Understanding shadow money

The simple mistake of neglecting money has been at the heart of what went wrong in the crisis. Central banks in particular were taken by surprise at the rise of shadow money, which is money created by shadow banks to fund credit extended through securities markets, including securitization markets. Shadow banks use these securities as collateral to issue shadow money via repo markets.

When the fragilities of this new money led to the collapse of Lehman Brothers in September 2008, and ignited the US shadow-banking crisis globally, central banks around the world recognised that the social contract around bank money has become increasingly unsuitable for the structures of modern finance. But, this is not only a question of crisis. Global finance is increasingly organised around securities markets, rendering shadow money the money of the future.

With this, shadow money has become an important theoretical and policy concern to central banks and academia more broadly, at the cutting edge of an emerging macro-finance agenda. In her research, funded by the Institute for New Economic Thinking and by FEPS Brussels, Professor Daniela Gabor explores three distinctive questions raised by the growing importance of shadow money.

Firstly she develops a monetary theory of shadow money(ness) that builds on previously neglected questions of temporality - shadow money supports business models reliant on daily variation in the market price of securities, from hedge funds to market-based banks. This helps conceptualize the distinctive fragilities of shadow-money: its temporality renders shadow money(ness) a complex fiction reliant on securities markets liquidity. The fiction, Professor Gabor’s research argues, requires a new social contract around (shadow) money that re-shapes the relationship between the central bank, the state in its capacity as debt issuer, and shadow money-issuing institutions. These questions are approached through a comparison of shadow money creation in the US, Euro area and China.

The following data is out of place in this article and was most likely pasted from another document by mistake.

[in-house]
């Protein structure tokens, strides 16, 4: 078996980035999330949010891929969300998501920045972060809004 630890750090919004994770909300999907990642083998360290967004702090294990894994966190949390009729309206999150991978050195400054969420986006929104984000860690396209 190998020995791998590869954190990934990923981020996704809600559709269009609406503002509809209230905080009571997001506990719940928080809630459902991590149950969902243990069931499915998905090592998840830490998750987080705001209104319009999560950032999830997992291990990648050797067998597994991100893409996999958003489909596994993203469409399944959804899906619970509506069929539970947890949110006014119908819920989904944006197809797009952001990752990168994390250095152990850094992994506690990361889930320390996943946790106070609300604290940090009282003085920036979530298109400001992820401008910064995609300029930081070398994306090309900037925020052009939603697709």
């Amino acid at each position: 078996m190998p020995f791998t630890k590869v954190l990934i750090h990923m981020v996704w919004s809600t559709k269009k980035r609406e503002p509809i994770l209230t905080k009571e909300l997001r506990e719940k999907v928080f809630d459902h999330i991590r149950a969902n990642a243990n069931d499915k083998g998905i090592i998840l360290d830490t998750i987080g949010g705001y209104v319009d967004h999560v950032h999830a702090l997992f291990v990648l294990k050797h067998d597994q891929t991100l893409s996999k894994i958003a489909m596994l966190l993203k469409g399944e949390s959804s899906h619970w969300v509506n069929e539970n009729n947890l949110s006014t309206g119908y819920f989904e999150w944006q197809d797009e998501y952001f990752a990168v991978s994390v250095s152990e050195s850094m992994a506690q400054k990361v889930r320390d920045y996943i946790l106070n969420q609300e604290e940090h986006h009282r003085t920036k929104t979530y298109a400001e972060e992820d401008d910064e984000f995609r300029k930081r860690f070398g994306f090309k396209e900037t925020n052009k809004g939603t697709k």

Professor Gabor’s approach to shadow money has attracted the attention of central banks and regulators and she has provided expert advice to the European Parliament on the European Commission’s Capital Markets Union project, where she argued that plans to revive securitization markets need to be anchored into a European social contract on shadow money. She has also given numerous seminars to central banks and is engaging in public debates on money through financial and social media (@DanielaGabor). She is writing a book on Shadow Money to be published on the 10th anniversary of the fall of Lehman Brothers in 2018.

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